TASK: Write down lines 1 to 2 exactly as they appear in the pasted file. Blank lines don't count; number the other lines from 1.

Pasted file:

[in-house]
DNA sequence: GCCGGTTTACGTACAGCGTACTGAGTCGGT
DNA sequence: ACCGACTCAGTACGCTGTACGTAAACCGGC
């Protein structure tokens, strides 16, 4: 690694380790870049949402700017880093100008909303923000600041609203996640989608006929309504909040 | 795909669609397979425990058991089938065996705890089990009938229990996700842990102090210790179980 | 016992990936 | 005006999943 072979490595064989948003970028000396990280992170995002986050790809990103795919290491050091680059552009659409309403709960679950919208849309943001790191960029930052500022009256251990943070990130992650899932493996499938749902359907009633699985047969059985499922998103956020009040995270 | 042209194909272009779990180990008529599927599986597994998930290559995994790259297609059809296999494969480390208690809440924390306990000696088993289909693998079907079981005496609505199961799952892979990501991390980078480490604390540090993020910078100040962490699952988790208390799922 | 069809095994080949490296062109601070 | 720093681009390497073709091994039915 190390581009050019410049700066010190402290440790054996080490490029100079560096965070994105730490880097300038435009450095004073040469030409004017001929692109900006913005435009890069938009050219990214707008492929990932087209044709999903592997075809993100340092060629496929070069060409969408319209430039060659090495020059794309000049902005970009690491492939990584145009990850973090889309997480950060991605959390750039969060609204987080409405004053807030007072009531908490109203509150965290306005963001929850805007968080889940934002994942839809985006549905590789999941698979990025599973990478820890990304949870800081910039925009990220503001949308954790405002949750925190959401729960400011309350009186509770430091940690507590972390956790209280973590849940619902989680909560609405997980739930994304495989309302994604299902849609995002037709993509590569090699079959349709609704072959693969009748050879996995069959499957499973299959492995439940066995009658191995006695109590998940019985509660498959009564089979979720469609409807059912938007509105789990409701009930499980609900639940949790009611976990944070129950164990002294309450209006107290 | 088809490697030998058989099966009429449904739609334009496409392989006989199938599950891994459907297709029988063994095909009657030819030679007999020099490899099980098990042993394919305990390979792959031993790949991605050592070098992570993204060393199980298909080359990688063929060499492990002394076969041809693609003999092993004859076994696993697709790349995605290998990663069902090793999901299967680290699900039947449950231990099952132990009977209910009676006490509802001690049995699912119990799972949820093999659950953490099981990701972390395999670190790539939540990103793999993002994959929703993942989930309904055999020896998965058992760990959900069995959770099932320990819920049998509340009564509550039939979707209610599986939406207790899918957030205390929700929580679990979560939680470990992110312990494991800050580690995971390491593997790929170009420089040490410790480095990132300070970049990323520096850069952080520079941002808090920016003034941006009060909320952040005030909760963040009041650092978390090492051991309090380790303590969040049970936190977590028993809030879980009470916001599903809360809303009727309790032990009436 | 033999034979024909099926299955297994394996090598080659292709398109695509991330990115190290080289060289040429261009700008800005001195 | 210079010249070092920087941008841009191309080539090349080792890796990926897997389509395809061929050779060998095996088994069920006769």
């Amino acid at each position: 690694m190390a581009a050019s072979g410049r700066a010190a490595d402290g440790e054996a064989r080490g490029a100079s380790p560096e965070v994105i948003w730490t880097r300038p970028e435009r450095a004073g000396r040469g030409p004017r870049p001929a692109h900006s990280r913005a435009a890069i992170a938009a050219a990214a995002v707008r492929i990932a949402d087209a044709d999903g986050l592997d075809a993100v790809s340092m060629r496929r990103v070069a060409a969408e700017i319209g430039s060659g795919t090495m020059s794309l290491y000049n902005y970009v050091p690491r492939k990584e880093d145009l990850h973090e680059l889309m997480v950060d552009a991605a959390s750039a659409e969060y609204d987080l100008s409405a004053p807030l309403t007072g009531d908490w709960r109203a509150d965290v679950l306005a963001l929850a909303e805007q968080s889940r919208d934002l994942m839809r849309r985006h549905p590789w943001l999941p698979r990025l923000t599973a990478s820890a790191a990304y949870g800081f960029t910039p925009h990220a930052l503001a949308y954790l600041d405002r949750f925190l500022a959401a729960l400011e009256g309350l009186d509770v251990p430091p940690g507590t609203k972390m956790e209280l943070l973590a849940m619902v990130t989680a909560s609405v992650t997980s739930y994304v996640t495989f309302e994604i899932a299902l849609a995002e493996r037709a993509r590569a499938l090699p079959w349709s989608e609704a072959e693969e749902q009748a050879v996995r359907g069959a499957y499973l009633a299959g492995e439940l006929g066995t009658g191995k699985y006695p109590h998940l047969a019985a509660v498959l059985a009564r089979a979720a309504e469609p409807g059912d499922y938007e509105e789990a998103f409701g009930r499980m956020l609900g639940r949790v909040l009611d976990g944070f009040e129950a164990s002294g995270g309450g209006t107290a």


[in-house]
DNA sequence: GCCGGTTTACGTACAGCGTACTGAGTCGGT